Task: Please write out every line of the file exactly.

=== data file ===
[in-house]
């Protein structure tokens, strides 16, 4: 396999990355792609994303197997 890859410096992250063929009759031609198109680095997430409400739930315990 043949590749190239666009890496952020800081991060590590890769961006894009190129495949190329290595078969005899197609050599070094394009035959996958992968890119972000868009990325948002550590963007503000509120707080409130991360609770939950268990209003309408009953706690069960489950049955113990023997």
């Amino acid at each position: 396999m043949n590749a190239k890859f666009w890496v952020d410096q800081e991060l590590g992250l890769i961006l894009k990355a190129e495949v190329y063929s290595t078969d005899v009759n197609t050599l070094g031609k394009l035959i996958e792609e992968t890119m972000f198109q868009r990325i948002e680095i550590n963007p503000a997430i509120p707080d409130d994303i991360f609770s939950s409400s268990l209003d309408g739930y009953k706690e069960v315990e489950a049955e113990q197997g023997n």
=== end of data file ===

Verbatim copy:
[in-house]
């Protein structure tokens, strides 16, 4: 396999990355792609994303197997 890859410096992250063929009759031609198109680095997430409400739930315990 043949590749190239666009890496952020800081991060590590890769961006894009190129495949190329290595078969005899197609050599070094394009035959996958992968890119972000868009990325948002550590963007503000509120707080409130991360609770939950268990209003309408009953706690069960489950049955113990023997």
């Amino acid at each position: 396999m043949n590749a190239k890859f666009w890496v952020d410096q800081e991060l590590g992250l890769i961006l894009k990355a190129e495949v190329y063929s290595t078969d005899v009759n197609t050599l070094g031609k394009l035959i996958e792609e992968t890119m972000f198109q868009r990325i948002e680095i550590n963007p503000a997430i509120p707080d409130d994303i991360f609770s939950s409400s268990l209003d309408g739930y009953k706690e069960v315990e489950a049955e113990q197997g023997n």